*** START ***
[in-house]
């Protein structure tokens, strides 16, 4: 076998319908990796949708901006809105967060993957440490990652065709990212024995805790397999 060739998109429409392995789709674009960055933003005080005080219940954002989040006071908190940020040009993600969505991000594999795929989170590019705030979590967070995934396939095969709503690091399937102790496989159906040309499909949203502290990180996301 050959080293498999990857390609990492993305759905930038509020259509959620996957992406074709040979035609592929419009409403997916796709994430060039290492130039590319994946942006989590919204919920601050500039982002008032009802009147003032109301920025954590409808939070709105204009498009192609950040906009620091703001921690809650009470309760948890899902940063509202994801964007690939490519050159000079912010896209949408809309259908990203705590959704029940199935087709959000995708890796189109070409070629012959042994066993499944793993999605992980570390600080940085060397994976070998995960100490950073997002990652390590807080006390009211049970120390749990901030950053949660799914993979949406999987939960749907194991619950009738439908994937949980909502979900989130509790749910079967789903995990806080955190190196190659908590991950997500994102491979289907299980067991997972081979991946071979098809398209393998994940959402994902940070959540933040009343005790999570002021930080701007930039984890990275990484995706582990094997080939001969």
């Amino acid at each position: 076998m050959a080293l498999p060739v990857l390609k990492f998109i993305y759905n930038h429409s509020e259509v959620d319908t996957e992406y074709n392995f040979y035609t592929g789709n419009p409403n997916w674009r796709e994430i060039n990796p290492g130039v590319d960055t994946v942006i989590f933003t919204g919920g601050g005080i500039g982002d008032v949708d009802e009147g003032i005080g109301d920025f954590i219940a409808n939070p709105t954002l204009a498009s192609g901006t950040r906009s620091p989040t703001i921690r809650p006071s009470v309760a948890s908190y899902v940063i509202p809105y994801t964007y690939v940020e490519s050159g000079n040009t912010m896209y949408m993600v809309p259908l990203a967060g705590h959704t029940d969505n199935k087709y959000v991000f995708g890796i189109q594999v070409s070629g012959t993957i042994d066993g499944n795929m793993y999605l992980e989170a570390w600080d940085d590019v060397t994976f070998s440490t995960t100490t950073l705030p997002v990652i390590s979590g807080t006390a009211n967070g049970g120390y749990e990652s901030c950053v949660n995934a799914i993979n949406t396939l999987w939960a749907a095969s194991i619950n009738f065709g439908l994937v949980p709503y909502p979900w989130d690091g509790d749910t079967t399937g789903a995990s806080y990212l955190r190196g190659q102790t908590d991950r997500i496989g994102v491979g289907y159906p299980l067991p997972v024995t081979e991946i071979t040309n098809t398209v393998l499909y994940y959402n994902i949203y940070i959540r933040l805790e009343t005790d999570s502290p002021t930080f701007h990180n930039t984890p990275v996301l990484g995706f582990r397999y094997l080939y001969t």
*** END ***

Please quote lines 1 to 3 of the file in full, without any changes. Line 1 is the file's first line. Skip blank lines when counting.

[in-house]
């Protein structure tokens, strides 16, 4: 076998319908990796949708901006809105967060993957440490990652065709990212024995805790397999 060739998109429409392995789709674009960055933003005080005080219940954002989040006071908190940020040009993600969505991000594999795929989170590019705030979590967070995934396939095969709503690091399937102790496989159906040309499909949203502290990180996301 050959080293498999990857390609990492993305759905930038509020259509959620996957992406074709040979035609592929419009409403997916796709994430060039290492130039590319994946942006989590919204919920601050500039982002008032009802009147003032109301920025954590409808939070709105204009498009192609950040906009620091703001921690809650009470309760948890899902940063509202994801964007690939490519050159000079912010896209949408809309259908990203705590959704029940199935087709959000995708890796189109070409070629012959042994066993499944793993999605992980570390600080940085060397994976070998995960100490950073997002990652390590807080006390009211049970120390749990901030950053949660799914993979949406999987939960749907194991619950009738439908994937949980909502979900989130509790749910079967789903995990806080955190190196190659908590991950997500994102491979289907299980067991997972081979991946071979098809398209393998994940959402994902940070959540933040009343005790999570002021930080701007930039984890990275990484995706582990094997080939001969």
């Amino acid at each position: 076998m050959a080293l498999p060739v990857l390609k990492f998109i993305y759905n930038h429409s509020e259509v959620d319908t996957e992406y074709n392995f040979y035609t592929g789709n419009p409403n997916w674009r796709e994430i060039n990796p290492g130039v590319d960055t994946v942006i989590f933003t919204g919920g601050g005080i500039g982002d008032v949708d009802e009147g003032i005080g109301d920025f954590i219940a409808n939070p709105t954002l204009a498009s192609g901006t950040r906009s620091p989040t703001i921690r809650p006071s009470v309760a948890s908190y899902v940063i509202p809105y994801t964007y690939v940020e490519s050159g000079n040009t912010m896209y949408m993600v809309p259908l990203a967060g705590h959704t029940d969505n199935k087709y959000v991000f995708g890796i189109q594999v070409s070629g012959t993957i042994d066993g499944n795929m793993y999605l992980e989170a570390w600080d940085d590019v060397t994976f070998s440490t995960t100490t950073l705030p997002v990652i390590s979590g807080t006390a009211n967070g049970g120390y749990e990652s901030c950053v949660n995934a799914i993979n949406t396939l999987w939960a749907a095969s194991i619950n009738f065709g439908l994937v949980p709503y909502p979900w989130d690091g509790d749910t079967t399937g789903a995990s806080y990212l955190r190196g190659q102790t908590d991950r997500i496989g994102v491979g289907y159906p299980l067991p997972v024995t081979e991946i071979t040309n098809t398209v393998l499909y994940y959402n994902i949203y940070i959540r933040l805790e009343t005790d999570s502290p002021t930080f701007h990180n930039t984890p990275v996301l990484g995706f582990r397999y094997l080939y001969t």